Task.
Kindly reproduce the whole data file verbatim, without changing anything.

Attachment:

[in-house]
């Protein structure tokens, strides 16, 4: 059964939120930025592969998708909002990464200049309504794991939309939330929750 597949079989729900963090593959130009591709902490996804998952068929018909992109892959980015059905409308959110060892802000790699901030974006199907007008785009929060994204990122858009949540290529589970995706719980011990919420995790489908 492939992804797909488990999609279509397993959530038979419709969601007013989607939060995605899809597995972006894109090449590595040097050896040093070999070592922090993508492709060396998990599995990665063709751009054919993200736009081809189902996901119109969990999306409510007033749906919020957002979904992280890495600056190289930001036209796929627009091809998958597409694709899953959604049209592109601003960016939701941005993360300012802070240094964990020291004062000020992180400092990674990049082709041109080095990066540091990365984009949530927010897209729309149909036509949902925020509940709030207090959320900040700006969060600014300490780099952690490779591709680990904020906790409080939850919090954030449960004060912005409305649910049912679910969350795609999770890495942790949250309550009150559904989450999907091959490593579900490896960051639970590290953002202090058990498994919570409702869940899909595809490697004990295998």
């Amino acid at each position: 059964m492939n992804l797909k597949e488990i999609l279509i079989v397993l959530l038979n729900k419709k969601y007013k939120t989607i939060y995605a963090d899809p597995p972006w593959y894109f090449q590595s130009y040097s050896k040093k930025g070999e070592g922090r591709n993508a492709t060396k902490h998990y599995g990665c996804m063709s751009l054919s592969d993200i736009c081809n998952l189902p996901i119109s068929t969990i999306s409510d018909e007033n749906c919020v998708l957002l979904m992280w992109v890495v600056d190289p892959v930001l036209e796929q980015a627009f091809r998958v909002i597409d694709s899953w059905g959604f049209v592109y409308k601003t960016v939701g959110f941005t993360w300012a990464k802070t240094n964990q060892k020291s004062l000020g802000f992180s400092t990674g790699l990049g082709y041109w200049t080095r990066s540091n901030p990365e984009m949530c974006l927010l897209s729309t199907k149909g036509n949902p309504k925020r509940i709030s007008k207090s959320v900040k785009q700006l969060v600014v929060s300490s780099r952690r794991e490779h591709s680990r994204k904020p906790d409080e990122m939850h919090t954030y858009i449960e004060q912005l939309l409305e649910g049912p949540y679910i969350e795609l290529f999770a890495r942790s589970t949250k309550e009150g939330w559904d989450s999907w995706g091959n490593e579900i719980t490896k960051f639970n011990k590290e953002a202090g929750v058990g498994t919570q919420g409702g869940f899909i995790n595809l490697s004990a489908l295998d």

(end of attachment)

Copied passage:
[in-house]
């Protein structure tokens, strides 16, 4: 059964939120930025592969998708909002990464200049309504794991939309939330929750 597949079989729900963090593959130009591709902490996804998952068929018909992109892959980015059905409308959110060892802000790699901030974006199907007008785009929060994204990122858009949540290529589970995706719980011990919420995790489908 492939992804797909488990999609279509397993959530038979419709969601007013989607939060995605899809597995972006894109090449590595040097050896040093070999070592922090993508492709060396998990599995990665063709751009054919993200736009081809189902996901119109969990999306409510007033749906919020957002979904992280890495600056190289930001036209796929627009091809998958597409694709899953959604049209592109601003960016939701941005993360300012802070240094964990020291004062000020992180400092990674990049082709041109080095990066540091990365984009949530927010897209729309149909036509949902925020509940709030207090959320900040700006969060600014300490780099952690490779591709680990904020906790409080939850919090954030449960004060912005409305649910049912679910969350795609999770890495942790949250309550009150559904989450999907091959490593579900490896960051639970590290953002202090058990498994919570409702869940899909595809490697004990295998």
């Amino acid at each position: 059964m492939n992804l797909k597949e488990i999609l279509i079989v397993l959530l038979n729900k419709k969601y007013k939120t989607i939060y995605a963090d899809p597995p972006w593959y894109f090449q590595s130009y040097s050896k040093k930025g070999e070592g922090r591709n993508a492709t060396k902490h998990y599995g990665c996804m063709s751009l054919s592969d993200i736009c081809n998952l189902p996901i119109s068929t969990i999306s409510d018909e007033n749906c919020v998708l957002l979904m992280w992109v890495v600056d190289p892959v930001l036209e796929q980015a627009f091809r998958v909002i597409d694709s899953w059905g959604f049209v592109y409308k601003t960016v939701g959110f941005t993360w300012a990464k802070t240094n964990q060892k020291s004062l000020g802000f992180s400092t990674g790699l990049g082709y041109w200049t080095r990066s540091n901030p990365e984009m949530c974006l927010l897209s729309t199907k149909g036509n949902p309504k925020r509940i709030s007008k207090s959320v900040k785009q700006l969060v600014v929060s300490s780099r952690r794991e490779h591709s680990r994204k904020p906790d409080e990122m939850h919090t954030y858009i449960e004060q912005l939309l409305e649910g049912p949540y679910i969350e795609l290529f999770a890495r942790s589970t949250k309550e009150g939330w559904d989450s999907w995706g091959n490593e579900i719980t490896k960051f639970n011990k590290e953002a202090g929750v058990g498994t919570q919420g409702g869940f899909i995790n595809l490697s004990a489908l295998d």